The deal announced last week concerned Sinclair’s carriage of CW Network programming on 35 stations, including 10 that it operates under shared services agreements on behalf of other broadcast companies.
Since early July, Sinclair’s CW Network affiliates have been unavailable to subscribers of DirecTV’s streaming service following a broader dispute that has seen dozens of Nexstar-owned stations blacked out on DirecTV’s satellite and streaming platforms.
While the Sinclair stations were not directly involved in Nexstar and DirecTV’s spat, Nexstar demanded DirecTV stop streaming its CW Network prime-time and sports programming on Sinclair-owned stations, arguing that Nexstar was allowed to negotiate carriage of that programming on Sinclair’s behalf.
The arrangement is not too different from similar distribution deals involving streaming services and the major broadcast networks ABC, CBS, Fox and NBC. The owners of those networks also negotiate carriage of local broadcast stations on streaming services, rather than the owners of local stations themselves. By contrast, local broadcast owners typically negotiate carriage of their channels on traditional cable and satellite services.
In filings with the Federal Communications Commission (FCC), Nexstar has urged government regulators to impose certain carriage rules on streaming services as they are applied to cable and satellite platforms, including a requirement that streaming companies negotiate carriage of local broadcast stations directly with station owners, rather than with the networks.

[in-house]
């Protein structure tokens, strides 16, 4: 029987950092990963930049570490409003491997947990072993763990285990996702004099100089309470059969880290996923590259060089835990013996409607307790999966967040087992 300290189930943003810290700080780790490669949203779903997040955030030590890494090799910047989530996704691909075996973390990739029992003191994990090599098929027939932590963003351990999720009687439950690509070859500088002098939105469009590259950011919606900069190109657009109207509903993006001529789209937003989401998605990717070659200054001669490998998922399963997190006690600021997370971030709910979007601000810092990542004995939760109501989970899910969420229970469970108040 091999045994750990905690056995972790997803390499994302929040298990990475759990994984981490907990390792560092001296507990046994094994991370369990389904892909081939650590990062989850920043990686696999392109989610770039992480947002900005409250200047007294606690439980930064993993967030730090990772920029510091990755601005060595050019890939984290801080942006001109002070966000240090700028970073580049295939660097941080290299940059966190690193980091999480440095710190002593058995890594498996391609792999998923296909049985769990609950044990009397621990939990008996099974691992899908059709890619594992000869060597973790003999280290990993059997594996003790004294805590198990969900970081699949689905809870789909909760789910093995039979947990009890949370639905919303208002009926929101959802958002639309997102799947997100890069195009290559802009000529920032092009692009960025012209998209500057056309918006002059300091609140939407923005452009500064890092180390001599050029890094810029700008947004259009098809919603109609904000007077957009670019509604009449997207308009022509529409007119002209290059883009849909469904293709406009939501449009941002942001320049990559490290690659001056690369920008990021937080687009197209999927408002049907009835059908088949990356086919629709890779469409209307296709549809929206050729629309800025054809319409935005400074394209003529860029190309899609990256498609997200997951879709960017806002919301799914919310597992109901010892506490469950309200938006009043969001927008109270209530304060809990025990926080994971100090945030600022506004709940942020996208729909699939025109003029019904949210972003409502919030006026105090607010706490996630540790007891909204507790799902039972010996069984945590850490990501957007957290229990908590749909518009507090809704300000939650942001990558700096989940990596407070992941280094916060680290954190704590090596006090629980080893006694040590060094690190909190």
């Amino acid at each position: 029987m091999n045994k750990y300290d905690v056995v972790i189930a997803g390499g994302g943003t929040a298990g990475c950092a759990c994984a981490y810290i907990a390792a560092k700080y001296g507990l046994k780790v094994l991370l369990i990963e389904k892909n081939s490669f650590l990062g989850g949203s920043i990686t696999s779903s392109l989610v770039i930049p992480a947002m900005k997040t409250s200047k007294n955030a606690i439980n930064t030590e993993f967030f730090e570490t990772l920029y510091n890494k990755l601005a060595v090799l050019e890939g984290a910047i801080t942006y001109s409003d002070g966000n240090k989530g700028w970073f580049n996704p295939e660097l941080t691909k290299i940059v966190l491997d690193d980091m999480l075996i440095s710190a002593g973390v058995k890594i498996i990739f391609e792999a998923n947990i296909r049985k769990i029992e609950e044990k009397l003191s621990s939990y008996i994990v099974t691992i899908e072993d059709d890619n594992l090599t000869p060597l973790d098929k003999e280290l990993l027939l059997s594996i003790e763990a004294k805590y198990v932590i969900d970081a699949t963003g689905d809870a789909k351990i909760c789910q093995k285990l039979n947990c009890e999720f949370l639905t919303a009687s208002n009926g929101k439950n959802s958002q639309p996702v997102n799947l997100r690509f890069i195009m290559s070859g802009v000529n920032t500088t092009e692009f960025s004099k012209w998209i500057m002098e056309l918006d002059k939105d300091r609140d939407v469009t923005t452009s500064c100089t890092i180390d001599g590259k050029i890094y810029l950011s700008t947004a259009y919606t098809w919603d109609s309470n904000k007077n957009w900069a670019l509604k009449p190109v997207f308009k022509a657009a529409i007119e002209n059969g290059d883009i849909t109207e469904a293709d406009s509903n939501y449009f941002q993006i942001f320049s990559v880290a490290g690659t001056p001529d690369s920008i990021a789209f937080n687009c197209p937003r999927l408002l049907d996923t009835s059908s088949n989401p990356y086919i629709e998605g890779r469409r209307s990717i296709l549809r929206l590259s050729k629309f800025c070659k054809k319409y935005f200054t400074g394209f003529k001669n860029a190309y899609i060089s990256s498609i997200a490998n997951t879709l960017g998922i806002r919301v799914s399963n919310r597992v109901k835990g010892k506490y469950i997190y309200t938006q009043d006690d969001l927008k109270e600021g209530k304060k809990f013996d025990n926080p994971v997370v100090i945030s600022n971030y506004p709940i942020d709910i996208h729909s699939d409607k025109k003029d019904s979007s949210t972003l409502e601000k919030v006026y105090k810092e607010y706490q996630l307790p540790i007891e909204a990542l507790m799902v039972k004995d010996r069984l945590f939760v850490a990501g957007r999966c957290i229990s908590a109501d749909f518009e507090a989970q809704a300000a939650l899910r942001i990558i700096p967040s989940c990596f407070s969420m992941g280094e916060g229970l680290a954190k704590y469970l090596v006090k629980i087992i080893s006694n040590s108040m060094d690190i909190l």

Nexstar is now leading by example, allowing Sinclair to negotiate carriage of its CW Network affiliates directly with streaming services like DirecTV, which resumed offering the channels in full in late August. The same deal renewed CW Network affiliation agreements for Sinclair-owned stations, and allowed Nexstar to move its CW Network affiliation to two new Sinclair stations — one in Seattle, the other in Pittsburgh.
While the deal between Nexstar and Sinclair benefits DirecTV in part, it is unlikely to ease tensions between Nexstar and DirecTV. In addition to its ongoing carriage dispute involving Nexstar-owned stations, DirecTV is moving forward with an antitrust lawsuit filed earlier this year that accuses Nexstar of illegally colluding with two other companies — White Knight Broadcasting and Mission Broadcasting — to raise carriage fees for its channels. Nexstar operates all channels owned by White Knight and Mission through shared services agreements.
DirecTV has also come out in opposition to a proposal acquisition of a low-rated Detroit TV station by Mission Broadcasting, a purchase that is being bankrolled by Nexstar. The FCC has yet to approve the deal.